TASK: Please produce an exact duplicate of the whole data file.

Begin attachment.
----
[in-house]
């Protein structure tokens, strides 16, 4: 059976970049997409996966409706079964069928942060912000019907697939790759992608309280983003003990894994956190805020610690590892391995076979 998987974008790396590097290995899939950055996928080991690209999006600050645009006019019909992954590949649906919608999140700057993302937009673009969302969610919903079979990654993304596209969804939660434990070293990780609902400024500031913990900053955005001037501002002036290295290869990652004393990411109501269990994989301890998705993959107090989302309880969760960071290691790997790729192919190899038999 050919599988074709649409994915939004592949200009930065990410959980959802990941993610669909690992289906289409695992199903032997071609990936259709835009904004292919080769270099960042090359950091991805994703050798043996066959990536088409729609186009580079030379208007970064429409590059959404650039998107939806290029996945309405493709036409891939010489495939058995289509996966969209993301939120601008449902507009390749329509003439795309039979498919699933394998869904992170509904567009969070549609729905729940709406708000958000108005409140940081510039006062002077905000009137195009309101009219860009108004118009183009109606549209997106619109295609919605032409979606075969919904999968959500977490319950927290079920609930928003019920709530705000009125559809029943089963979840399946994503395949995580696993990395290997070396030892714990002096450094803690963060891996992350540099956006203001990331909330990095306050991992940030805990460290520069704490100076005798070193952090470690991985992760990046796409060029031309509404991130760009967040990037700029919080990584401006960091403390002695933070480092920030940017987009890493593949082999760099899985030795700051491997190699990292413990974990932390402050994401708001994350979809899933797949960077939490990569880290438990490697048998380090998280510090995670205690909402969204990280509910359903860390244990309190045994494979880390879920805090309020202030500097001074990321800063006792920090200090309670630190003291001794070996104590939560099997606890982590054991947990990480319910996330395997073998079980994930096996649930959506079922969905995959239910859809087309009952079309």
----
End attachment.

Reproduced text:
[in-house]
């Protein structure tokens, strides 16, 4: 059976970049997409996966409706079964069928942060912000019907697939790759992608309280983003003990894994956190805020610690590892391995076979 998987974008790396590097290995899939950055996928080991690209999006600050645009006019019909992954590949649906919608999140700057993302937009673009969302969610919903079979990654993304596209969804939660434990070293990780609902400024500031913990900053955005001037501002002036290295290869990652004393990411109501269990994989301890998705993959107090989302309880969760960071290691790997790729192919190899038999 050919599988074709649409994915939004592949200009930065990410959980959802990941993610669909690992289906289409695992199903032997071609990936259709835009904004292919080769270099960042090359950091991805994703050798043996066959990536088409729609186009580079030379208007970064429409590059959404650039998107939806290029996945309405493709036409891939010489495939058995289509996966969209993301939120601008449902507009390749329509003439795309039979498919699933394998869904992170509904567009969070549609729905729940709406708000958000108005409140940081510039006062002077905000009137195009309101009219860009108004118009183009109606549209997106619109295609919605032409979606075969919904999968959500977490319950927290079920609930928003019920709530705000009125559809029943089963979840399946994503395949995580696993990395290997070396030892714990002096450094803690963060891996992350540099956006203001990331909330990095306050991992940030805990460290520069704490100076005798070193952090470690991985992760990046796409060029031309509404991130760009967040990037700029919080990584401006960091403390002695933070480092920030940017987009890493593949082999760099899985030795700051491997190699990292413990974990932390402050994401708001994350979809899933797949960077939490990569880290438990490697048998380090998280510090995670205690909402969204990280509910359903860390244990309190045994494979880390879920805090309020202030500097001074990321800063006792920090200090309670630190003291001794070996104590939560099997606890982590054991947990990480319910996330395997073998079980994930096996649930959506079922969905995959239910859809087309009952079309």